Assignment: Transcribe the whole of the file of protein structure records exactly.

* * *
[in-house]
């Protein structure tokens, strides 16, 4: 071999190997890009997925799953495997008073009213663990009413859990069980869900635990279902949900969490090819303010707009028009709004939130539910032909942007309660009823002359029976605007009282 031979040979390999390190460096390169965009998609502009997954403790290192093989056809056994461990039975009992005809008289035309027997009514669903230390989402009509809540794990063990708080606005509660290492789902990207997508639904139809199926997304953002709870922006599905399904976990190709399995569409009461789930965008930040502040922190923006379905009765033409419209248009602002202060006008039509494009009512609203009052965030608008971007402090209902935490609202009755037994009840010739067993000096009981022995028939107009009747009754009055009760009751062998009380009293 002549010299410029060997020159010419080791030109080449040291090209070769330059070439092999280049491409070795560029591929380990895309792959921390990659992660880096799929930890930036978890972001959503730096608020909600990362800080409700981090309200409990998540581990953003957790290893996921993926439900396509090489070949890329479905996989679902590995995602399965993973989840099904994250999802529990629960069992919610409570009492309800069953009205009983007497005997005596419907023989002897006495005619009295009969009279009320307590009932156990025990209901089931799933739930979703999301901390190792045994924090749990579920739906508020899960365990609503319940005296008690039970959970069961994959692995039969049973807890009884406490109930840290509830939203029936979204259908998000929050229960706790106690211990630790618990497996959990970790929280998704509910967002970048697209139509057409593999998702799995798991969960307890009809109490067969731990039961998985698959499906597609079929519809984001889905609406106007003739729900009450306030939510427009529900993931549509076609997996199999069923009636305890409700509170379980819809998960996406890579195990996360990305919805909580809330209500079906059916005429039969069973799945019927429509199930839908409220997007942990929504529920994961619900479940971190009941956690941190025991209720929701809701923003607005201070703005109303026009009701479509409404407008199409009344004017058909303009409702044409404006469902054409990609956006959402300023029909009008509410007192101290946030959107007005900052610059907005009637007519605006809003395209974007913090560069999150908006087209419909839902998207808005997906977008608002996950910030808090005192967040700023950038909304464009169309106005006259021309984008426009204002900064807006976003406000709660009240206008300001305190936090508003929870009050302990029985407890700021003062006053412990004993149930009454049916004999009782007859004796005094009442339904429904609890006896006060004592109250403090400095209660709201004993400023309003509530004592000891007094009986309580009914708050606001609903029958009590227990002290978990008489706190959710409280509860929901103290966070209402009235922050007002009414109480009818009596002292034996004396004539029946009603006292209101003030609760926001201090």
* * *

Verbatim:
[in-house]
């Protein structure tokens, strides 16, 4: 071999190997890009997925799953495997008073009213663990009413859990069980869900635990279902949900969490090819303010707009028009709004939130539910032909942007309660009823002359029976605007009282 031979040979390999390190460096390169965009998609502009997954403790290192093989056809056994461990039975009992005809008289035309027997009514669903230390989402009509809540794990063990708080606005509660290492789902990207997508639904139809199926997304953002709870922006599905399904976990190709399995569409009461789930965008930040502040922190923006379905009765033409419209248009602002202060006008039509494009009512609203009052965030608008971007402090209902935490609202009755037994009840010739067993000096009981022995028939107009009747009754009055009760009751062998009380009293 002549010299410029060997020159010419080791030109080449040291090209070769330059070439092999280049491409070795560029591929380990895309792959921390990659992660880096799929930890930036978890972001959503730096608020909600990362800080409700981090309200409990998540581990953003957790290893996921993926439900396509090489070949890329479905996989679902590995995602399965993973989840099904994250999802529990629960069992919610409570009492309800069953009205009983007497005997005596419907023989002897006495005619009295009969009279009320307590009932156990025990209901089931799933739930979703999301901390190792045994924090749990579920739906508020899960365990609503319940005296008690039970959970069961994959692995039969049973807890009884406490109930840290509830939203029936979204259908998000929050229960706790106690211990630790618990497996959990970790929280998704509910967002970048697209139509057409593999998702799995798991969960307890009809109490067969731990039961998985698959499906597609079929519809984001889905609406106007003739729900009450306030939510427009529900993931549509076609997996199999069923009636305890409700509170379980819809998960996406890579195990996360990305919805909580809330209500079906059916005429039969069973799945019927429509199930839908409220997007942990929504529920994961619900479940971190009941956690941190025991209720929701809701923003607005201070703005109303026009009701479509409404407008199409009344004017058909303009409702044409404006469902054409990609956006959402300023029909009008509410007192101290946030959107007005900052610059907005009637007519605006809003395209974007913090560069999150908006087209419909839902998207808005997906977008608002996950910030808090005192967040700023950038909304464009169309106005006259021309984008426009204002900064807006976003406000709660009240206008300001305190936090508003929870009050302990029985407890700021003062006053412990004993149930009454049916004999009782007859004796005094009442339904429904609890006896006060004592109250403090400095209660709201004993400023309003509530004592000891007094009986309580009914708050606001609903029958009590227990002290978990008489706190959710409280509860929901103290966070209402009235922050007002009414109480009818009596002292034996004396004539029946009603006292209101003030609760926001201090």